Originally published on Fri July 12, 2013 8:38 pm

The battle for the city of Dera'a in southern Syria has become a test of an American pledge to give military support to rebels fighting Syrian President Bashar Assad. After a string of defeats, the rebels have scored rare victories around Dera'a.

But in interviews,rebel commanders passing through neighboring Jordan say those gains could be lost without a dependable arms pipeline and promised U.S. support.

Yasser Aboud, a thin, intense former colonel in the Syrian army, commands the joint operations center for southern Syria.

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The Salt
5:49 pm
Thu July 11, 2013

Why Doctors Oppose Force-Feeding Guantanamo Hunger Strikers

To raise awareness about force-feeding, Yasiin Bey, the musician and actor formerly known as Mos Def, in a video voluntarily underwent the same procedure administered to prisoners who refuse solid food in political protest while they are held in Guantanamo Bay.
Reprieve/Asif Kapadia

Originally published on Thu July 11, 2013 6:26 pm

For centuries, the act of refusing food has turned human bodies into effective political bargaining chips. And so it's no surprise that the prisoners desperate to leave Guantanamo after, in some cases, nearly a dozen years there, have turned to hunger strikes on and off since 2005 to try to win their release.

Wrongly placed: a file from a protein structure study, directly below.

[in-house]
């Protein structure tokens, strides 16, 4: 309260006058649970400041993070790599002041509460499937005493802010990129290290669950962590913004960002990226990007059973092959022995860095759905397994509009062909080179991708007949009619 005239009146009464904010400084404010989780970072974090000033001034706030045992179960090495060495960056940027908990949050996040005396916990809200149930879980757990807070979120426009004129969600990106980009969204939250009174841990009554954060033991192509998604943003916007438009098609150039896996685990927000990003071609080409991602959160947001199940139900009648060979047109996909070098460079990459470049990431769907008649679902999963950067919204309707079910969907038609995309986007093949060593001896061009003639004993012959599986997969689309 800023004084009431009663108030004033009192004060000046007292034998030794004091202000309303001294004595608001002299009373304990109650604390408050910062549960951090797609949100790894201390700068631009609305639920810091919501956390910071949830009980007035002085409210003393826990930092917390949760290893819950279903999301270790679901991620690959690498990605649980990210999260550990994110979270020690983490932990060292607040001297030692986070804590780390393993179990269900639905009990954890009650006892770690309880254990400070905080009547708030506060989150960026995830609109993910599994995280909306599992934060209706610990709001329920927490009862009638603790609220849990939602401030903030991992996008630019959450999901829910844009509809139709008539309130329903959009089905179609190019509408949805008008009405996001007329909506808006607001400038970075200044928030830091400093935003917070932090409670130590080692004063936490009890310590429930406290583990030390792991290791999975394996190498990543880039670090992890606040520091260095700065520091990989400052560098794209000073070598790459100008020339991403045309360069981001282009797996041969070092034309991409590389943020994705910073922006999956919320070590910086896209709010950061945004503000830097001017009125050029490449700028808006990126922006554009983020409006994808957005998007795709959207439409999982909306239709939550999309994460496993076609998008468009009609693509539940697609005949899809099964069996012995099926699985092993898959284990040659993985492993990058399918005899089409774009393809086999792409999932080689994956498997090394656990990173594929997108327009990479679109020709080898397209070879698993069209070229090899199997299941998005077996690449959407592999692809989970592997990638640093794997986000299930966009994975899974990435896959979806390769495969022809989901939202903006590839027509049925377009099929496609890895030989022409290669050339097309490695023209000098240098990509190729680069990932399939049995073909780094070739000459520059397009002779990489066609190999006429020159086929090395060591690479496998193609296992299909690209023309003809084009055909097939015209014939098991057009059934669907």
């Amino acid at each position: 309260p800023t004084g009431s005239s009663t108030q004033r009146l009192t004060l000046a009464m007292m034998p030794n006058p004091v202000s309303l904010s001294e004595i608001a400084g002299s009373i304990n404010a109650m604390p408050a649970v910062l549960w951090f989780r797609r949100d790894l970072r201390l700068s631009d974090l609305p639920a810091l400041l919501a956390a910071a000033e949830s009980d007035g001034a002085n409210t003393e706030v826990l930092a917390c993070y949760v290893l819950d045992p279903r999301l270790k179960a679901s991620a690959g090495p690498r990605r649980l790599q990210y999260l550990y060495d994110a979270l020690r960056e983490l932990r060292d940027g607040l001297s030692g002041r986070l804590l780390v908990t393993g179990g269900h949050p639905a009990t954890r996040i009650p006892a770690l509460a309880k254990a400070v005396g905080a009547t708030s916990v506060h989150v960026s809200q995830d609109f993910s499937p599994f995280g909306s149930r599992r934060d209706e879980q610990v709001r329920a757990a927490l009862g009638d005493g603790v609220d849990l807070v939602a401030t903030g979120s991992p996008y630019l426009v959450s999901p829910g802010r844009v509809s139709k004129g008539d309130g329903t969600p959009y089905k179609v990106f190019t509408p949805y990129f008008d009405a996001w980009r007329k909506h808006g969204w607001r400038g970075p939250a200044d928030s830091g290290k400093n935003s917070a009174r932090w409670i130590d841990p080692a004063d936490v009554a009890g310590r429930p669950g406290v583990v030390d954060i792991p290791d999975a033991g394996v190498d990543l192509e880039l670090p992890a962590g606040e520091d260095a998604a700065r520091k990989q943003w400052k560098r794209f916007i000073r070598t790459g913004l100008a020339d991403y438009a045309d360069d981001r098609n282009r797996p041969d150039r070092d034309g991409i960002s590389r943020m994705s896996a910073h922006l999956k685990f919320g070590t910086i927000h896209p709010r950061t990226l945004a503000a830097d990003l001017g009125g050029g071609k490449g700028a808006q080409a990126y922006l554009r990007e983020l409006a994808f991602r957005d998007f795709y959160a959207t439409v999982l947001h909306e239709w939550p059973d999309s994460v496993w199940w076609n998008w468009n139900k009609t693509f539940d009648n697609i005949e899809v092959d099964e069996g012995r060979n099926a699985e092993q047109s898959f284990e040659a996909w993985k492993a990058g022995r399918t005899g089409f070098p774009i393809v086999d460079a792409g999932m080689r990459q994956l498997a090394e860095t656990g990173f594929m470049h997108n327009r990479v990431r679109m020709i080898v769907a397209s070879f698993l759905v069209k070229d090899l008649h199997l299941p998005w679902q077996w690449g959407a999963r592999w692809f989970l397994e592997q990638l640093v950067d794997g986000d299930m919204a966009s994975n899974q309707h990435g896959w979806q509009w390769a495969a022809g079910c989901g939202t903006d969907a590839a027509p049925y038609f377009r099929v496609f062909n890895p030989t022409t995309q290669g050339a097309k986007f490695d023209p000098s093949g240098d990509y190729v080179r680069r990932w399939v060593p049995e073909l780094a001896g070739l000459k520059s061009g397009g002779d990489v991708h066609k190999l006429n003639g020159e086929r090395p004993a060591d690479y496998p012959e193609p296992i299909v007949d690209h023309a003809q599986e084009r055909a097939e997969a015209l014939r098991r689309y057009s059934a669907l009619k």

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Europe
4:53 pm
Thu July 11, 2013

Russia Convicts Dead Man Of Tax Evasion In Symbolic Case

Originally published on Thu July 11, 2013 5:55 pm

A Moscow judge has found Sergei Magnitsky and his boss, investor William Browder, guilty of evading about $17 million in taxes. Trouble is, Magnitsky died in jail in 2009 and Browder is safe in Britain. The unusual exercise of trying a dead man seems to be an effort to rebut Browder's claims that Magnitsky was jailed in revenge for uncovering a $230 million tax fraud perpetrated by Russian officials. Magnitsky's supporters say he was beaten and mistreated during his year in pre-trial detention, and that he died from medical neglect.

Middle East
4:53 pm
Thu July 11, 2013

After Promising Military Aid, U.S. Sends Little To Syrian Rebels

Originally published on Thu July 11, 2013 5:55 pm

Transcript

ROBERT SIEGEL, HOST:

One place military aid does not appear to be flowing yet is Syria. Rebel commanders in Syria say they are waiting for promised arms from the United States and growing impatient. Nearly a month has passed since the Obama administration said it would begin sending military help. As NPR's Scott Horsley reports, opposition in Congress appears to be a stumbling block.

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Africa
4:53 pm
Thu July 11, 2013

U.S. Wants Egypt To Have An Inclusive Political Transition

Originally published on Thu July 11, 2013 7:21 pm

As the Obama administration slow-walks a decision on whether to call the ousting of Egyptian President Mohamed Morsi a coup, which would lead to an aid cut off, U.S. officials are also in the awkward position of trying to encourage the Muslim Brotherhood to accept Morsi's ouster and return to the political process. President Obama has spoken by phone to the leader of Qatar, which had bankrolled the Morsi government. He's also been talking to Gulf leaders who were quick to step in to help Egypt after the Islamist government was toppled.